Then there are the double combinations like raspberry almond, blueberry cheesecake, lavender honey, white chocolate mint, strawberry kiwi, rhubarb cilantro and the like, not to mention triples like s’mores – you mathletes out there could calculate the permutations and combinations if only the flavor list weren’t infinitely long.

Not to be left out, popular brands of Passover macaroons including Manischewitz, Streit’s and Gefen have entered the fray but with somewhat less rebellious flavors like almond, chocolate chip hazelnut, red velvet, cookies & creme, pistachio orange, carrot cake, cappuccino, toffee crunch, chocolate mint, and purely coconut – again, a list that’s far from exhaustive.

I kind of like the fact that you can get almond macaroons and coconut macarons. Seems right somehow.

Beyond the popular brands of macaroons often sold in cans, I’m also seeing some serious bespoke examples at upscale bakeries. These second generation macaroons, if you will, turned up at April’s incredible World’s Fare in Queens and were crafted by Danny Macaroons: original coconut, peanut butter chocolate, salted caramel, and pineapple-guava filled.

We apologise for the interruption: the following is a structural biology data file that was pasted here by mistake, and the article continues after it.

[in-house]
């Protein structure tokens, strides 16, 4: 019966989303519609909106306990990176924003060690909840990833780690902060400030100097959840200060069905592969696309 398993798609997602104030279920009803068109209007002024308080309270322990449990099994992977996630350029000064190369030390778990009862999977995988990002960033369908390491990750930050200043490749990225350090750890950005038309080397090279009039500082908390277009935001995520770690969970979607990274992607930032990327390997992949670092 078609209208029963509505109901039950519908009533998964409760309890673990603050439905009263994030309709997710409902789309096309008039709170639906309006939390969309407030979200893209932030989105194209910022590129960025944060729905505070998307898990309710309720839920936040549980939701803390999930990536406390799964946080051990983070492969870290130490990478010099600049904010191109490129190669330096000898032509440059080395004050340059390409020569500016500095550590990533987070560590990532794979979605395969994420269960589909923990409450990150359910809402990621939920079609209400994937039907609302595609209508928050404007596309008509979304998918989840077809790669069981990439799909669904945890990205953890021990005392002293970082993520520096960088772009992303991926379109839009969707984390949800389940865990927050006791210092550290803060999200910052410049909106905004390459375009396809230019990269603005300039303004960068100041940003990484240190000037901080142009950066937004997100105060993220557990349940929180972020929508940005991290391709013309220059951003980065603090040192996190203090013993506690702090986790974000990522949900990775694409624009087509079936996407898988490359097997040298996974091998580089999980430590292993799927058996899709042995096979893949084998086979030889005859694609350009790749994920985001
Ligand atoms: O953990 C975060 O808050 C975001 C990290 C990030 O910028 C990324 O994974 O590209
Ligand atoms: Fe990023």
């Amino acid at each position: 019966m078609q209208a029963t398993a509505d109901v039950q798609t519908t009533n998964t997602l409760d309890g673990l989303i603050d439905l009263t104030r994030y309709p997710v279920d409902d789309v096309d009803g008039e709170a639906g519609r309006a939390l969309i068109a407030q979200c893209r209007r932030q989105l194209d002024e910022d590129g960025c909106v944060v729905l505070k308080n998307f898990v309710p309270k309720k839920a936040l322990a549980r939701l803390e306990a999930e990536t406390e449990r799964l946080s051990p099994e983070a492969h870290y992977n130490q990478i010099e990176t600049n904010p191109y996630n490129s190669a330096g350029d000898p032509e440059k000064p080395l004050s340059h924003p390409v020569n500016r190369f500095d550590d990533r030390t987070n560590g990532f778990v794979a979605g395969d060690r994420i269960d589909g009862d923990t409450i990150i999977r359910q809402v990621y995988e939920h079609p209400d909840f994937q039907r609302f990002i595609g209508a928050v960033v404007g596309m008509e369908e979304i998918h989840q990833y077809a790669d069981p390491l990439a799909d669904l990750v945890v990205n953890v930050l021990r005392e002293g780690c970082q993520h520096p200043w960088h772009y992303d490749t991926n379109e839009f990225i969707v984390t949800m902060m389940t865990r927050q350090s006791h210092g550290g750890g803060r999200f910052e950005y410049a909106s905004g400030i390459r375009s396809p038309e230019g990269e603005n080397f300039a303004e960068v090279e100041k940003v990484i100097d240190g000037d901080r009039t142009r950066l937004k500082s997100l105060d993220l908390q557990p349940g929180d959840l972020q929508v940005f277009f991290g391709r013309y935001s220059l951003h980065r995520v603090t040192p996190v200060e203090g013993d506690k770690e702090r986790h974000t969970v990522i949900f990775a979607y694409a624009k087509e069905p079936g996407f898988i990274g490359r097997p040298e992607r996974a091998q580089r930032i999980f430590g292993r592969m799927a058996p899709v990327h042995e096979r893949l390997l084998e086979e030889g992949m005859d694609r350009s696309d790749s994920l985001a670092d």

Dedicated holidays cement the distinction: National Macaroon Day is celebrated on May 31; International Macaron Day appears to be tied to the first day of spring, around March 20. (There’s even a Chocolate Macaroon Day on June 3rd but it seems to embrace both macaroons and macarons.)

So armed with this fresh batch of information about the difference between macarons and macaroons, you can officially consider yourself one smart cookie. If you’re anything like me, you’re a fan of both!
 
 

Alimama Tea

Instagram Post 5/30/2018